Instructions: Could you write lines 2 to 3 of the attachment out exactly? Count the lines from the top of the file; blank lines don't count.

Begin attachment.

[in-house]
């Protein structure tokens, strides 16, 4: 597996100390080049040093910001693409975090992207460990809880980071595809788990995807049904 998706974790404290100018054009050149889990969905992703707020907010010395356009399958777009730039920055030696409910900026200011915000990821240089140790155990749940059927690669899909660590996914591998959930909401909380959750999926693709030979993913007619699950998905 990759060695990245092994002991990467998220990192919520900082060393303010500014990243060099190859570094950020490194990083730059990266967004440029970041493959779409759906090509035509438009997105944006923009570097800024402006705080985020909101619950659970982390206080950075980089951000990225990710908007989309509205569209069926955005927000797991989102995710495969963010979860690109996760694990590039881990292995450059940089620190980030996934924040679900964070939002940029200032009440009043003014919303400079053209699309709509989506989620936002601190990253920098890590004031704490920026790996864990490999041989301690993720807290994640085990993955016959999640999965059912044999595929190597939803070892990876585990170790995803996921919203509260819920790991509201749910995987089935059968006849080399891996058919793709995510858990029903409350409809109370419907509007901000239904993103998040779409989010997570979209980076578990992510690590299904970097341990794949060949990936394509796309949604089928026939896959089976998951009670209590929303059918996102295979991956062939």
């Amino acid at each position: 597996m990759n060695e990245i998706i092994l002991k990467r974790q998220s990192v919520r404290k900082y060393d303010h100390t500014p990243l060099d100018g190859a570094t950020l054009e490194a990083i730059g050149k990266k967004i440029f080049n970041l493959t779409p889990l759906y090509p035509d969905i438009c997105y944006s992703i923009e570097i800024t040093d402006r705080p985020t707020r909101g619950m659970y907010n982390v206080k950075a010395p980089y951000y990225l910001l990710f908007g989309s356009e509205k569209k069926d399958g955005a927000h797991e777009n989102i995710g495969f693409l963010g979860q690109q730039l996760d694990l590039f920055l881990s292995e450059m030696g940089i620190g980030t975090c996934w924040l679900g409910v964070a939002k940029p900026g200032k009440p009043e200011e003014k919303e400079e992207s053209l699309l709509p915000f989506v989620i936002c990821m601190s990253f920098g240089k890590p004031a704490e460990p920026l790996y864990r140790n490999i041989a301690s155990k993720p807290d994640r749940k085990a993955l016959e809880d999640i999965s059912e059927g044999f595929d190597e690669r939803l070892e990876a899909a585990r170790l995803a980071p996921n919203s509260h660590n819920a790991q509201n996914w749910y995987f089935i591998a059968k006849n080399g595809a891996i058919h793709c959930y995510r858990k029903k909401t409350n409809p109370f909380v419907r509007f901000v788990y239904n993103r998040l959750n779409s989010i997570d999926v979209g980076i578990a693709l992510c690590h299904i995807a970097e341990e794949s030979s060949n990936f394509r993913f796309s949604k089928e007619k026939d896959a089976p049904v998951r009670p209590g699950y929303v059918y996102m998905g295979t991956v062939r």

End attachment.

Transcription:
């Protein structure tokens, strides 16, 4: 597996100390080049040093910001693409975090992207460990809880980071595809788990995807049904 998706974790404290100018054009050149889990969905992703707020907010010395356009399958777009730039920055030696409910900026200011915000990821240089140790155990749940059927690669899909660590996914591998959930909401909380959750999926693709030979993913007619699950998905 990759060695990245092994002991990467998220990192919520900082060393303010500014990243060099190859570094950020490194990083730059990266967004440029970041493959779409759906090509035509438009997105944006923009570097800024402006705080985020909101619950659970982390206080950075980089951000990225990710908007989309509205569209069926955005927000797991989102995710495969963010979860690109996760694990590039881990292995450059940089620190980030996934924040679900964070939002940029200032009440009043003014919303400079053209699309709509989506989620936002601190990253920098890590004031704490920026790996864990490999041989301690993720807290994640085990993955016959999640999965059912044999595929190597939803070892990876585990170790995803996921919203509260819920790991509201749910995987089935059968006849080399891996058919793709995510858990029903409350409809109370419907509007901000239904993103998040779409989010997570979209980076578990992510690590299904970097341990794949060949990936394509796309949604089928026939896959089976998951009670209590929303059918996102295979991956062939």
């Amino acid at each position: 597996m990759n060695e990245i998706i092994l002991k990467r974790q998220s990192v919520r404290k900082y060393d303010h100390t500014p990243l060099d100018g190859a570094t950020l054009e490194a990083i730059g050149k990266k967004i440029f080049n970041l493959t779409p889990l759906y090509p035509d969905i438009c997105y944006s992703i923009e570097i800024t040093d402006r705080p985020t707020r909101g619950m659970y907010n982390v206080k950075a010395p980089y951000y990225l910001l990710f908007g989309s356009e509205k569209k069926d399958g955005a927000h797991e777009n989102i995710g495969f693409l963010g979860q690109q730039l996760d694990l590039f920055l881990s292995e450059m030696g940089i620190g980030t975090c996934w924040l679900g409910v964070a939002k940029p900026g200032k009440p009043e200011e003014k919303e400079e992207s053209l699309l709509p915000f989506v989620i936002c990821m601190s990253f920098g240089k890590p004031a704490e460990p920026l790996y864990r140790n490999i041989a301690s155990k993720p807290d994640r749940k085990a993955l016959e809880d999640i999965s059912e059927g044999f595929d190597e690669r939803l070892e990876a899909a585990r170790l995803a980071p996921n919203s509260h660590n819920a790991q509201n996914w749910y995987f089935i591998a059968k006849n080399g595809a891996i058919h793709c959930y995510r858990k029903k909401t409350n409809p109370f909380v419907r509007f901000v788990y239904n993103r998040l959750n779409s989010i997570d999926v979209g980076i578990a693709l992510c690590h299904i995807a970097e341990e794949s030979s060949n990936f394509r993913f796309s949604k089928e007619k026939d896959a089976p049904v998951r009670p209590g699950y929303v059918y996102m998905g295979t991956v062939r």